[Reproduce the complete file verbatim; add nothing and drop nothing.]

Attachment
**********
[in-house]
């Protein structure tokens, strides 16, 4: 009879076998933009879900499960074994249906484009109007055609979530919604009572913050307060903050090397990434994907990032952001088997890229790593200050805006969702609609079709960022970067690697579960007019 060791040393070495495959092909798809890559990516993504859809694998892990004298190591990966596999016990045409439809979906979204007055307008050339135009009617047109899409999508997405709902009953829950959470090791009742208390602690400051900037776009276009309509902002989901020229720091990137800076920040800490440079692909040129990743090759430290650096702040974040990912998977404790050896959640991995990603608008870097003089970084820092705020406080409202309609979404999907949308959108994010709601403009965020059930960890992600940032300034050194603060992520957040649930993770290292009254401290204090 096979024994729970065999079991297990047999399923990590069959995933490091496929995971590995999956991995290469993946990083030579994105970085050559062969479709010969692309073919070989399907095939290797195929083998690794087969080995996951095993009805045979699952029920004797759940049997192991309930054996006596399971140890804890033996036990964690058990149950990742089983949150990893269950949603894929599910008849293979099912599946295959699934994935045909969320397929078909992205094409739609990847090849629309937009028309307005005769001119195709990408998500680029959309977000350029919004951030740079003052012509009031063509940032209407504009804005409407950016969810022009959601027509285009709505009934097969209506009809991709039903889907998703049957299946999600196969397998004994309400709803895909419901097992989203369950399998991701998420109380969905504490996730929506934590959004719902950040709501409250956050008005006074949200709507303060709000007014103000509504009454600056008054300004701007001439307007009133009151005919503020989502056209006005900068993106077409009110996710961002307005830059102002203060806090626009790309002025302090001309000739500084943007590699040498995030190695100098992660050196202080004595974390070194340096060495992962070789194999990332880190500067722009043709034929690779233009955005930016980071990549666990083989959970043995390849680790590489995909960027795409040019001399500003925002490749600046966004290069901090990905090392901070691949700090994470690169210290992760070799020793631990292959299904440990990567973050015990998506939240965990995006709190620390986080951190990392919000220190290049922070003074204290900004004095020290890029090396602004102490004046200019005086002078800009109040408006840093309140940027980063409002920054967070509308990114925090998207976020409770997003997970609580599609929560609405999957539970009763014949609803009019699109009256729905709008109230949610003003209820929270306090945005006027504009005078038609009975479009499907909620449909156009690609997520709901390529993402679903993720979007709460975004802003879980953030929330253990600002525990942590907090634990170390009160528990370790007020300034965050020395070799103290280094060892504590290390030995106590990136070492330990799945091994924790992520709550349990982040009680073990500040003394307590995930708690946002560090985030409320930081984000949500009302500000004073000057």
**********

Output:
[in-house]
């Protein structure tokens, strides 16, 4: 009879076998933009879900499960074994249906484009109007055609979530919604009572913050307060903050090397990434994907990032952001088997890229790593200050805006969702609609079709960022970067690697579960007019 060791040393070495495959092909798809890559990516993504859809694998892990004298190591990966596999016990045409439809979906979204007055307008050339135009009617047109899409999508997405709902009953829950959470090791009742208390602690400051900037776009276009309509902002989901020229720091990137800076920040800490440079692909040129990743090759430290650096702040974040990912998977404790050896959640991995990603608008870097003089970084820092705020406080409202309609979404999907949308959108994010709601403009965020059930960890992600940032300034050194603060992520957040649930993770290292009254401290204090 096979024994729970065999079991297990047999399923990590069959995933490091496929995971590995999956991995290469993946990083030579994105970085050559062969479709010969692309073919070989399907095939290797195929083998690794087969080995996951095993009805045979699952029920004797759940049997192991309930054996006596399971140890804890033996036990964690058990149950990742089983949150990893269950949603894929599910008849293979099912599946295959699934994935045909969320397929078909992205094409739609990847090849629309937009028309307005005769001119195709990408998500680029959309977000350029919004951030740079003052012509009031063509940032209407504009804005409407950016969810022009959601027509285009709505009934097969209506009809991709039903889907998703049957299946999600196969397998004994309400709803895909419901097992989203369950399998991701998420109380969905504490996730929506934590959004719902950040709501409250956050008005006074949200709507303060709000007014103000509504009454600056008054300004701007001439307007009133009151005919503020989502056209006005900068993106077409009110996710961002307005830059102002203060806090626009790309002025302090001309000739500084943007590699040498995030190695100098992660050196202080004595974390070194340096060495992962070789194999990332880190500067722009043709034929690779233009955005930016980071990549666990083989959970043995390849680790590489995909960027795409040019001399500003925002490749600046966004290069901090990905090392901070691949700090994470690169210290992760070799020793631990292959299904440990990567973050015990998506939240965990995006709190620390986080951190990392919000220190290049922070003074204290900004004095020290890029090396602004102490004046200019005086002078800009109040408006840093309140940027980063409002920054967070509308990114925090998207976020409770997003997970609580599609929560609405999957539970009763014949609803009019699109009256729905709008109230949610003003209820929270306090945005006027504009005078038609009975479009499907909620449909156009690609997520709901390529993402679903993720979007709460975004802003879980953030929330253990600002525990942590907090634990170390009160528990370790007020300034965050020395070799103290280094060892504590290390030995106590990136070492330990799945091994924790992520709550349990982040009680073990500040003394307590995930708690946002560090985030409320930081984000949500009302500000004073000057």